And a majority of the work in this show is portraits – are they self-portraits?

They are portraits, but they are not really self-portraits. I’ve been doing these drawings since I was a kid. I would do them on the Bowery – these portraits of old people. But in a way they are self-portraits. And I don’t use any models or anything like that – I just draw. I’ve been doing it all my life. I did it before Suicide stuff. In this show, there are a bunch of drawings of these guys.

And I heard that you like to draw while under the influence?

I did, but….

Not anymore?  

Yeah, I did, but now the doctors have got me staying away. But I’ve been focused – I’ve been doing shows. Suicide has been better than ever. And I have new music that I’ve been working on. It’s the blues, which is something that I’ve always wanted to do.

"Age is a hell of a thing.

Maybe it’s the idea of running out of time –

knowing that I could go at any day."

You’ve always wanted to make blues music or play the blues?

Yeah, I was only going to do one song…maybe two…but it turned into a volume of ten songs…and everything is live from the top of my head. I just heard a few tracks and it sounds really good. As I get older, everything is better. Drawing is better. Singing is better. So, I don’t know…I don’t know what’s happened. After forty years, maybe I finally know what the hell I’m doing. And the album is going to come out soon.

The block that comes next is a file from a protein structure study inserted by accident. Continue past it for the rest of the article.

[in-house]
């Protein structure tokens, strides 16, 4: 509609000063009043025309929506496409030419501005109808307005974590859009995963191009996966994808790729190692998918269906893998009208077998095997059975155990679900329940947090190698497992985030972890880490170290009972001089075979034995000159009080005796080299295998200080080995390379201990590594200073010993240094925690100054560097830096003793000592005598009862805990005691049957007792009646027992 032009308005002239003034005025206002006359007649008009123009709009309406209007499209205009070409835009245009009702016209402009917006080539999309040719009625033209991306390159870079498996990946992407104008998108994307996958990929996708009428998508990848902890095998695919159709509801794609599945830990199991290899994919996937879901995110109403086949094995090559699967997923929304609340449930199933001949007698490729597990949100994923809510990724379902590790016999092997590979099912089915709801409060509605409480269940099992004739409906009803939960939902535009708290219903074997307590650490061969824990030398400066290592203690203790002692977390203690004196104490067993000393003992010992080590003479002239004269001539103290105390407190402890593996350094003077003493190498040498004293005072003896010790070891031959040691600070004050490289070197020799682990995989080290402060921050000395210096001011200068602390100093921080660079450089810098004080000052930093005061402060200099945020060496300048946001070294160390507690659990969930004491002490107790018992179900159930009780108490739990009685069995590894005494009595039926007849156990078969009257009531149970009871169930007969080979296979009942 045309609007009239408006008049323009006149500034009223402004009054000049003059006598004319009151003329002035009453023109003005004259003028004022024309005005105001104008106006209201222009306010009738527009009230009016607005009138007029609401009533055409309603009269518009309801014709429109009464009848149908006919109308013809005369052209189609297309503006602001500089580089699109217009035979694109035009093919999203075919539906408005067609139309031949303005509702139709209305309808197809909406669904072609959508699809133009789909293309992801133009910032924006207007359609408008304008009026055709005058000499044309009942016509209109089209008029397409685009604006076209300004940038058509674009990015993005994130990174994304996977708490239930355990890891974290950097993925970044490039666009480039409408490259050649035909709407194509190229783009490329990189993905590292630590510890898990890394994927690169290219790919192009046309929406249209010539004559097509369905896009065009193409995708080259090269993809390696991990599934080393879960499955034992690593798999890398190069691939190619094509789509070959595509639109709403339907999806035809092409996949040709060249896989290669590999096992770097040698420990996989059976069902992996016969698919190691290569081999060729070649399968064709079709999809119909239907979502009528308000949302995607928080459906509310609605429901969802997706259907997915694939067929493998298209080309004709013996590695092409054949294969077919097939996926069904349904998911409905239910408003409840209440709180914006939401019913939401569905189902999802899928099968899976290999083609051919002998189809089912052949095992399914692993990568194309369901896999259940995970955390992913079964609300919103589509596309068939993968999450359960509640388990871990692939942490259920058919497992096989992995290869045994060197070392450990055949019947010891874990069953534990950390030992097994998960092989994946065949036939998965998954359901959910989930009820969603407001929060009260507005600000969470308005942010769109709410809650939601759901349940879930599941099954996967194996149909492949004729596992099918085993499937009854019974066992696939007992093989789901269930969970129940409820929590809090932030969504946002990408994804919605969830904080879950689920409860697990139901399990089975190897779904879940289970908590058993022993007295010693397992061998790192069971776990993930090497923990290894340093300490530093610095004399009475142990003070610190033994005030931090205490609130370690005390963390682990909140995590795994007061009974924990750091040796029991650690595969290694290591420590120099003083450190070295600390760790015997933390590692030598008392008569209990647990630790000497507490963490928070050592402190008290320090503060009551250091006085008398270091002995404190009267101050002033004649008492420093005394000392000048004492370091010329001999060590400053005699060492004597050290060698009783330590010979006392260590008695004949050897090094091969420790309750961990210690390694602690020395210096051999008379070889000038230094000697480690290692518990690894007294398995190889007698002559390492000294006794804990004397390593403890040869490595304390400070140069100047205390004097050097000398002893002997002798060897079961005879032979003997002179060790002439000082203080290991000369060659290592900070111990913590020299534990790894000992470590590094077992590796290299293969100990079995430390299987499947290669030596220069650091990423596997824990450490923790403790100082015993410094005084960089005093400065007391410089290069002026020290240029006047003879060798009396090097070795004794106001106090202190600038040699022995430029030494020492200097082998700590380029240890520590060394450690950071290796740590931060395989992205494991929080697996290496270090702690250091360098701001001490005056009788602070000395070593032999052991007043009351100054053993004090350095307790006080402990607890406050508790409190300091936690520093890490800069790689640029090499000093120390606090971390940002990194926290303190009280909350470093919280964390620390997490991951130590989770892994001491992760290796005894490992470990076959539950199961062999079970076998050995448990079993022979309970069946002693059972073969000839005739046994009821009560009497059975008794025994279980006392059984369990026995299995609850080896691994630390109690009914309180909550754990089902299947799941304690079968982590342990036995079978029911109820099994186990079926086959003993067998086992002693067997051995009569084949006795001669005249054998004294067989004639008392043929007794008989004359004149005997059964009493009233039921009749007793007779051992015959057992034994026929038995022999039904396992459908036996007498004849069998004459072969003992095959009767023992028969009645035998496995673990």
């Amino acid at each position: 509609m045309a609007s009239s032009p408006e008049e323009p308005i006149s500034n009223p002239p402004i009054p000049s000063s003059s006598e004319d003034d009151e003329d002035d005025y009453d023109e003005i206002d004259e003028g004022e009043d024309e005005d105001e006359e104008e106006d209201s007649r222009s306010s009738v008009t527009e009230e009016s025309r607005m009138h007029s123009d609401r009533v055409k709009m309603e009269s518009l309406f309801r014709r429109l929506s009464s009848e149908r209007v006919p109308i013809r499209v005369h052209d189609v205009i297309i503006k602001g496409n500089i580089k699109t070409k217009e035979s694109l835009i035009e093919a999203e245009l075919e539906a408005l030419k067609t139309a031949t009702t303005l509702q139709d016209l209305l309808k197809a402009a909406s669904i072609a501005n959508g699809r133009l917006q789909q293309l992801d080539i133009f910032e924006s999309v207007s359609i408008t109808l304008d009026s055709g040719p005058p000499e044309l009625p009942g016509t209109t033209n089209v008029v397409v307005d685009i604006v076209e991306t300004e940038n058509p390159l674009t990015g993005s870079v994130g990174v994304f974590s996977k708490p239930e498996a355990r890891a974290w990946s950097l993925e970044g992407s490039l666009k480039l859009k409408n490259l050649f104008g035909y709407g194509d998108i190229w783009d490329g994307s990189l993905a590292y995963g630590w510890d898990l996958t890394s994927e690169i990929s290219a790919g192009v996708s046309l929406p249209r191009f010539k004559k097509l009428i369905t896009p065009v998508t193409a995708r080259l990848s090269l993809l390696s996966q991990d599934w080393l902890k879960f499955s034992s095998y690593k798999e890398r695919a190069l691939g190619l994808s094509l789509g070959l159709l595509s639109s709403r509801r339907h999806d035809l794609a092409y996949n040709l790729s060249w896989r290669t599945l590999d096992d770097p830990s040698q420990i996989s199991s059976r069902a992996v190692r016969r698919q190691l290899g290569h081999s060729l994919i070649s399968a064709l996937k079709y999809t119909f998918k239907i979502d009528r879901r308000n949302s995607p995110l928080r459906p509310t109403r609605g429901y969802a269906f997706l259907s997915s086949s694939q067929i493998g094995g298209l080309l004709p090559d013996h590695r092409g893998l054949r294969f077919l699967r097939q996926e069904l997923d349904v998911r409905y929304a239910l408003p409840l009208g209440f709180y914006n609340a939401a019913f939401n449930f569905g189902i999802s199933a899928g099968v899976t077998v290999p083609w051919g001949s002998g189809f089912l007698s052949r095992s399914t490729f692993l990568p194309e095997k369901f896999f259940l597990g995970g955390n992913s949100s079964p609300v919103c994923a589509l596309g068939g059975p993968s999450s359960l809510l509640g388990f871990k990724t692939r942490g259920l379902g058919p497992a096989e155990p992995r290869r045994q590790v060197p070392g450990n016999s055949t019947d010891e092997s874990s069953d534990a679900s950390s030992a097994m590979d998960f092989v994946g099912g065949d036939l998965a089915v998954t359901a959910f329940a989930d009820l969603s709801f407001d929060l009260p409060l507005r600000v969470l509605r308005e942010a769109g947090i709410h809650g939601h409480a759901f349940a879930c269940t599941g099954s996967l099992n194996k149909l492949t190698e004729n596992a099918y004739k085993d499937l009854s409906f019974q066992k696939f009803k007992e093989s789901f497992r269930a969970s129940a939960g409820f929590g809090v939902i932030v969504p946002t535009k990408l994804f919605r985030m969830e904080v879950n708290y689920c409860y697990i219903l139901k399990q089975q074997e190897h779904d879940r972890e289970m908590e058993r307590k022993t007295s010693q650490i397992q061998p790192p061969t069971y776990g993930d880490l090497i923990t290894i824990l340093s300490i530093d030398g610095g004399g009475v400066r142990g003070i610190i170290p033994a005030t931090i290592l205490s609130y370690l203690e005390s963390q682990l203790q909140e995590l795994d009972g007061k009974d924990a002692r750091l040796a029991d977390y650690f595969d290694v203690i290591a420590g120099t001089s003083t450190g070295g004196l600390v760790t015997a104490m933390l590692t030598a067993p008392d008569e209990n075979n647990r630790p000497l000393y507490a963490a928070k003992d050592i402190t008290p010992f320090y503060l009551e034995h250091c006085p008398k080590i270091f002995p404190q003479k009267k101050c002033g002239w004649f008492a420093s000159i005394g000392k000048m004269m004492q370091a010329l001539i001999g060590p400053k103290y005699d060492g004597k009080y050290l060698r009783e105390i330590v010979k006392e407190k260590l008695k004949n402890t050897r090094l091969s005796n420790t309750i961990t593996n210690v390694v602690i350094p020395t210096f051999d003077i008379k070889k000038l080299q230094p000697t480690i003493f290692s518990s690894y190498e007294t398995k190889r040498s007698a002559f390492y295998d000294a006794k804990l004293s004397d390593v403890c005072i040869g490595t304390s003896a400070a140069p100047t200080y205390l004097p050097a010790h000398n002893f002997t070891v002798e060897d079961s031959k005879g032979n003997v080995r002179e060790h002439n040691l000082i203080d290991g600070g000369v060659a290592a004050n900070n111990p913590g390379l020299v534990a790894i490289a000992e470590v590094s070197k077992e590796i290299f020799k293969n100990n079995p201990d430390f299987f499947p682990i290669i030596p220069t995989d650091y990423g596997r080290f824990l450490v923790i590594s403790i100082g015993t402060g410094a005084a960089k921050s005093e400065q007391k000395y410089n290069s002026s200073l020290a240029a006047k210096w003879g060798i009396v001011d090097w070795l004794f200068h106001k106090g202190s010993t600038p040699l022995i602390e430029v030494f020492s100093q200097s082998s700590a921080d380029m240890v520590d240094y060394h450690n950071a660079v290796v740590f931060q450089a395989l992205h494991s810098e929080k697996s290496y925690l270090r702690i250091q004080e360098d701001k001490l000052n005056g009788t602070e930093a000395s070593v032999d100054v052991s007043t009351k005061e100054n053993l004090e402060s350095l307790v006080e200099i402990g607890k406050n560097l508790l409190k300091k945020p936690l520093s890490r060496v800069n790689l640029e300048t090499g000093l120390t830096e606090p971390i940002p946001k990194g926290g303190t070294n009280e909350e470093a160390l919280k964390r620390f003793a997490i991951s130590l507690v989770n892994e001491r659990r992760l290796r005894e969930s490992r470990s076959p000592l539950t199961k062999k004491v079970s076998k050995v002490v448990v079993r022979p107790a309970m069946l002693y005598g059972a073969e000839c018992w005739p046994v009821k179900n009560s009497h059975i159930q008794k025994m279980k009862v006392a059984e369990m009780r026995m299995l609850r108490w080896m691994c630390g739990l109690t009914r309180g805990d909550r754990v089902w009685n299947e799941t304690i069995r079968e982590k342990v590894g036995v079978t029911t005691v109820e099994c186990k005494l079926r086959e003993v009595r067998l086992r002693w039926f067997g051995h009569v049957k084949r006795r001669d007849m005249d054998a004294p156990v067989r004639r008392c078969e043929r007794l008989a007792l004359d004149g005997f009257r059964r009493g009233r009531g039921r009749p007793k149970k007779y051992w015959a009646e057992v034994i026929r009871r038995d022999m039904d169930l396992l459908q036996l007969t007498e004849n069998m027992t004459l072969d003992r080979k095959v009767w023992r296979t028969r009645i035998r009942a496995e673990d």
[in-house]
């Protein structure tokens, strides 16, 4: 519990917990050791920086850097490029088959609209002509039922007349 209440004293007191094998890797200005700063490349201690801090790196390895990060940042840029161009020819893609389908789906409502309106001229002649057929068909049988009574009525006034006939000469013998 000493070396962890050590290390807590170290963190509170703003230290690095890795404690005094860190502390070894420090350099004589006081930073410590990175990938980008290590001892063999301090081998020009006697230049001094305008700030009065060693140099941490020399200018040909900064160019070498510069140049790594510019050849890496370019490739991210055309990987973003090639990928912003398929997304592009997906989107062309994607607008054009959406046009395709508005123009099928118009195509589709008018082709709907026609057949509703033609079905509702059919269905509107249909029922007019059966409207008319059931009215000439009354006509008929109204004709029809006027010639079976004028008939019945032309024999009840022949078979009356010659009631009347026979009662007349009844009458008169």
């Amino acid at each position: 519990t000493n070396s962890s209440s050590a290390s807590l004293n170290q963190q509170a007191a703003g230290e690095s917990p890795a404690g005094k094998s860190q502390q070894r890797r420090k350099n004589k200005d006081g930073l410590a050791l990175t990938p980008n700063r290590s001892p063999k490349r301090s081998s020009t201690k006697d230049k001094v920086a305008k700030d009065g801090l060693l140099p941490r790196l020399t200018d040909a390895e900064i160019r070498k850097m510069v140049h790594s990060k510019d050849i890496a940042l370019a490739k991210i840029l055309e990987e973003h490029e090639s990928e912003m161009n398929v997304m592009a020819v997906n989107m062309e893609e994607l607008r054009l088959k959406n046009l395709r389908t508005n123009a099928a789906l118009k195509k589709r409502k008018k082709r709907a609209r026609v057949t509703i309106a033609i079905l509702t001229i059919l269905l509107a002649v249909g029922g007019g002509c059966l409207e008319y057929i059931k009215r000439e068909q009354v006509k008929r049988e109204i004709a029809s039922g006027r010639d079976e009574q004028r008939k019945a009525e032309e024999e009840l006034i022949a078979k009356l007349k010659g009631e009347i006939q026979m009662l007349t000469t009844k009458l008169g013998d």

Do you think wisdom comes from age?

Yeah, I do. Yeah, there is a lot of shit that comes with youth. Horrendous fuck-ups. Which is great – I really love fuck-ups. But working through that is a good thing. But after forty years – forty-five years – of busting my hump…now I don’t give a shit. I just do what I want to do. Age is a hell of a thing. Maybe it’s the idea of running out of time – knowing that I could go at any day.

Well, I hope for more albums and music and more of everything…

I hope so too! But I’m going through a re-birth. I’m already thinking of the next show and I am hoping for good things for it. I have a lot of ideas for it and now I don’t want to die. Whereas before, I was like, ‘The hell with it.’ Now I feel like I could live a little longer. Now, I can keep making my art, but all my friends are starting to reach that age…

But you can’t really retire from art, right?

You never retire from it. I get calls all the time – people asking why don’t I quit or retire. But why the hell would I want to quit? How do you stop art or music? You don’t…you do it forever and that’s what I want to do and I love it. 

Alan Vega 'Welcome to Wyoming' is on view now until March 29, 2015 at Invisible-Exports in New York. Click here to see photos from the opening. Text and interview by Oliver Maxwell Kupper. Follow Autre on Instagram: @AUTREMAGAZINE